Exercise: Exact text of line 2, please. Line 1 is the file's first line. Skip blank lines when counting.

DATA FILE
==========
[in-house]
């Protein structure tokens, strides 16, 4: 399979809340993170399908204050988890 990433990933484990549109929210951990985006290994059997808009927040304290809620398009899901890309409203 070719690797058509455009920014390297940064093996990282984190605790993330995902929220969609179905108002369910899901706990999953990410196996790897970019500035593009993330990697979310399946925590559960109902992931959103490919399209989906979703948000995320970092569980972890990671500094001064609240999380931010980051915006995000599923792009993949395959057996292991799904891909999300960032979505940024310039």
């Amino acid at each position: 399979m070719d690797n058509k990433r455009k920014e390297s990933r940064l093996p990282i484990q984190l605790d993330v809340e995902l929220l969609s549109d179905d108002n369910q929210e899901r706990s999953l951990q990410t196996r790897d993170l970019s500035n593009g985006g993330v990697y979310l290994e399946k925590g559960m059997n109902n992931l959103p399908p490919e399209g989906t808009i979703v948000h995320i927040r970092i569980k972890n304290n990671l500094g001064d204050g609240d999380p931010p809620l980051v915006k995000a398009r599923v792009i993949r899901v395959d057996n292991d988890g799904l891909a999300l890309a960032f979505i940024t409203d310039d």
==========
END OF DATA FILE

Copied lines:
């Protein structure tokens, strides 16, 4: 399979809340993170399908204050988890 990433990933484990549109929210951990985006290994059997808009927040304290809620398009899901890309409203 070719690797058509455009920014390297940064093996990282984190605790993330995902929220969609179905108002369910899901706990999953990410196996790897970019500035593009993330990697979310399946925590559960109902992931959103490919399209989906979703948000995320970092569980972890990671500094001064609240999380931010980051915006995000599923792009993949395959057996292991799904891909999300960032979505940024310039």